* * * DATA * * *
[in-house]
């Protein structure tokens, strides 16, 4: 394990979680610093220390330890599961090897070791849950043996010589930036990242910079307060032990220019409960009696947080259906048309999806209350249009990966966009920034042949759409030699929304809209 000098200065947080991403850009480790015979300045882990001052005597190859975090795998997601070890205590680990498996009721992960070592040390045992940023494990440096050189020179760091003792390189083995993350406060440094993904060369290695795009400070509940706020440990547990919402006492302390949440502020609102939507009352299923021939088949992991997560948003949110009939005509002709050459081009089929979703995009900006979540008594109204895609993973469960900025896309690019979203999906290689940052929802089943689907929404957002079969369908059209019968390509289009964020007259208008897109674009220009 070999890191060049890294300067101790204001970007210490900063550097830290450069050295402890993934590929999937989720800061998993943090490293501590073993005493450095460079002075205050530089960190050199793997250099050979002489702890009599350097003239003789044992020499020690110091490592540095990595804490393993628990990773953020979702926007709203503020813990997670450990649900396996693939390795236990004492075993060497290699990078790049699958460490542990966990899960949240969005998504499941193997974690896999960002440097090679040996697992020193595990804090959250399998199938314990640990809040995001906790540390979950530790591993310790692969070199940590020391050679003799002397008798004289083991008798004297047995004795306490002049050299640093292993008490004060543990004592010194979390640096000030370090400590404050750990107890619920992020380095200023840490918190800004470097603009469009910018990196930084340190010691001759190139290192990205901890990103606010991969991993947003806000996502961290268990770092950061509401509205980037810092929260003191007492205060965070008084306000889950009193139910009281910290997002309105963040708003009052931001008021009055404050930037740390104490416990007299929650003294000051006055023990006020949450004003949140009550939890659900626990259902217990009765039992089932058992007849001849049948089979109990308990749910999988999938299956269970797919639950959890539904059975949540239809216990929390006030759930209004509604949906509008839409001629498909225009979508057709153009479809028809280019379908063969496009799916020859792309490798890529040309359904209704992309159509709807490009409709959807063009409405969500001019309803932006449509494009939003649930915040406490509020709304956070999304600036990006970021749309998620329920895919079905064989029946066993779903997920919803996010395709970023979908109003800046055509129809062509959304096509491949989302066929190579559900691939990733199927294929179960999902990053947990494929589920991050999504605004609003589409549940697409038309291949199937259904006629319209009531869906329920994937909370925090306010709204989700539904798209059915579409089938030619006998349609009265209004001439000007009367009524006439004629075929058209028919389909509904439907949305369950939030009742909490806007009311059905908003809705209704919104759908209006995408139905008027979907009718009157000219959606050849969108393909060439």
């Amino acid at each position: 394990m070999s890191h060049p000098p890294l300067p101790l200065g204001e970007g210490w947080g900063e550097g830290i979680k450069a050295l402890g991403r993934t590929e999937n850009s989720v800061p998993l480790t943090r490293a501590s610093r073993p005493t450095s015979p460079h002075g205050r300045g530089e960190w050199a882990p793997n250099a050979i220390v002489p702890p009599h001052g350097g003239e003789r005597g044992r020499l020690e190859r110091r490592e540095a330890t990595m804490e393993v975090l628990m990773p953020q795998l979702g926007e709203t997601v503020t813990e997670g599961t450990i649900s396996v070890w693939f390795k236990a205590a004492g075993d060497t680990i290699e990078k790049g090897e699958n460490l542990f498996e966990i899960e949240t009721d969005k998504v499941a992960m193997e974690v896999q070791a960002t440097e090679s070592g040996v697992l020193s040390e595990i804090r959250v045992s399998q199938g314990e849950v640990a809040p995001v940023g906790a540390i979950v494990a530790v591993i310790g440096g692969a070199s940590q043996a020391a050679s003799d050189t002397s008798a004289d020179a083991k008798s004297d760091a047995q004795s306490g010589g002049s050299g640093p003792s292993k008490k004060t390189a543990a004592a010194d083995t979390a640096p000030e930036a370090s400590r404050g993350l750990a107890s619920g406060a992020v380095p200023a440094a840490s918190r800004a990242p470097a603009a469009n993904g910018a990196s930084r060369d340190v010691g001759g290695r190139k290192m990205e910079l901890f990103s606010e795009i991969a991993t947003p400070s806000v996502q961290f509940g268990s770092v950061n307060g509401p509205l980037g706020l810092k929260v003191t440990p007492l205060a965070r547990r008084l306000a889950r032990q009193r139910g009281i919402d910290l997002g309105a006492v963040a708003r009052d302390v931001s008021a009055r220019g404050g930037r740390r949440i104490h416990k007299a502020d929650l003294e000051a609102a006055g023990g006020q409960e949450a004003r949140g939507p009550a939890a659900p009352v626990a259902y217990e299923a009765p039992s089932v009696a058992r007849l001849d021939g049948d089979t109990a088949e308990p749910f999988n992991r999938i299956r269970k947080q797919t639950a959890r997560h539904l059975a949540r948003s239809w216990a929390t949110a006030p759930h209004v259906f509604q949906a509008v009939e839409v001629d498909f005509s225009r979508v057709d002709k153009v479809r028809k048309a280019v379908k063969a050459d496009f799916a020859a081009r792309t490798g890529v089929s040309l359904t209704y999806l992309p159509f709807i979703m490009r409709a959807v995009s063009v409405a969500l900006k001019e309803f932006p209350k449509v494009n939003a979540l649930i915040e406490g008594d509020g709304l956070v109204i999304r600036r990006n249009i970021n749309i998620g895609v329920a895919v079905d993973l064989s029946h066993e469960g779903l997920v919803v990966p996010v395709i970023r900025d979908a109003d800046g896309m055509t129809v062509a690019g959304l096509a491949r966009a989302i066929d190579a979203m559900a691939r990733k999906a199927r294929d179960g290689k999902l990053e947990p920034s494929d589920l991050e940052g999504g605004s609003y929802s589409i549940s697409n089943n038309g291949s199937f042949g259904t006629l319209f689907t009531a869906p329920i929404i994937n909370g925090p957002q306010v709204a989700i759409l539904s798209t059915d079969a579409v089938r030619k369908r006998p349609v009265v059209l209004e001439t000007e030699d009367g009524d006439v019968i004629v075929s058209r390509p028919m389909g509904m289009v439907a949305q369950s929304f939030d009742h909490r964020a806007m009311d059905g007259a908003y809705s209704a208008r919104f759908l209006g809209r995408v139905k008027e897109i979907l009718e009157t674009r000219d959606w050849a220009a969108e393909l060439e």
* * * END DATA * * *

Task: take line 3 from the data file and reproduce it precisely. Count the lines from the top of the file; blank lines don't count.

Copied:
């Amino acid at each position: 394990m070999s890191h060049p000098p890294l300067p101790l200065g204001e970007g210490w947080g900063e550097g830290i979680k450069a050295l402890g991403r993934t590929e999937n850009s989720v800061p998993l480790t943090r490293a501590s610093r073993p005493t450095s015979p460079h002075g205050r300045g530089e960190w050199a882990p793997n250099a050979i220390v002489p702890p009599h001052g350097g003239e003789r005597g044992r020499l020690e190859r110091r490592e540095a330890t990595m804490e393993v975090l628990m990773p953020q795998l979702g926007e709203t997601v503020t813990e997670g599961t450990i649900s396996v070890w693939f390795k236990a205590a004492g075993d060497t680990i290699e990078k790049g090897e699958n460490l542990f498996e966990i899960e949240t009721d969005k998504v499941a992960m193997e974690v896999q070791a960002t440097e090679s070592g040996v697992l020193s040390e595990i804090r959250v045992s399998q199938g314990e849950v640990a809040p995001v940023g906790a540390i979950v494990a530790v591993i310790g440096g692969a070199s940590q043996a020391a050679s003799d050189t002397s008798a004289d020179a083991k008798s004297d760091a047995q004795s306490g010589g002049s050299g640093p003792s292993k008490k004060t390189a543990a004592a010194d083995t979390a640096p000030e930036a370090s400590r404050g993350l750990a107890s619920g406060a992020v380095p200023a440094a840490s918190r800004a990242p470097a603009a469009n993904g910018a990196s930084r060369d340190v010691g001759g290695r190139k290192m990205e910079l901890f990103s606010e795009i991969a991993t947003p400070s806000v996502q961290f509940g268990s770092v950061n307060g509401p509205l980037g706020l810092k929260v003191t440990p007492l205060a965070r547990r008084l306000a889950r032990q009193r139910g009281i919402d910290l997002g309105a006492v963040a708003r009052d302390v931001s008021a009055r220019g404050g930037r740390r949440i104490h416990k007299a502020d929650l003294e000051a609102a006055g023990g006020q409960e949450a004003r949140g939507p009550a939890a659900p009352v626990a259902y217990e299923a009765p039992s089932v009696a058992r007849l001849d021939g049948d089979t109990a088949e308990p749910f999988n992991r999938i299956r269970k947080q797919t639950a959890r997560h539904l059975a949540r948003s239809w216990a929390t949110a006030p759930h209004v259906f509604q949906a509008v009939e839409v001629d498909f005509s225009r979508v057709d002709k153009v479809r028809k048309a280019v379908k063969a050459d496009f799916a020859a081009r792309t490798g890529v089929s040309l359904t209704y999806l992309p159509f709807i979703m490009r409709a959807v995009s063009v409405a969500l900006k001019e309803f932006p209350k449509v494009n939003a979540l649930i915040e406490g008594d509020g709304l956070v109204i999304r600036r990006n249009i970021n749309i998620g895609v329920a895919v079905d993973l064989s029946h066993e469960g779903l997920v919803v990966p996010v395709i970023r900025d979908a109003d800046g896309m055509t129809v062509a690019g959304l096509a491949r966009a989302i066929d190579a979203m559900a691939r990733k999906a199927r294929d179960g290689k999902l990053e947990p920034s494929d589920l991050e940052g999504g605004s609003y929802s589409i549940s697409n089943n038309g291949s199937f042949g259904t006629l319209f689907t009531a869906p329920i929404i994937n909370g925090p957002q306010v709204a989700i759409l539904s798209t059915d079969a579409v089938r030619k369908r006998p349609v009265v059209l209004e001439t000007e030699d009367g009524d006439v019968i004629v075929s058209r390509p028919m389909g509904m289009v439907a949305q369950s929304f939030d009742h909490r964020a806007m009311d059905g007259a908003y809705s209704a208008r919104f759908l209006g809209r995408v139905k008027e897109i979907l009718e009157t674009r000219d959606w050849a220009a969108e393909l060439e």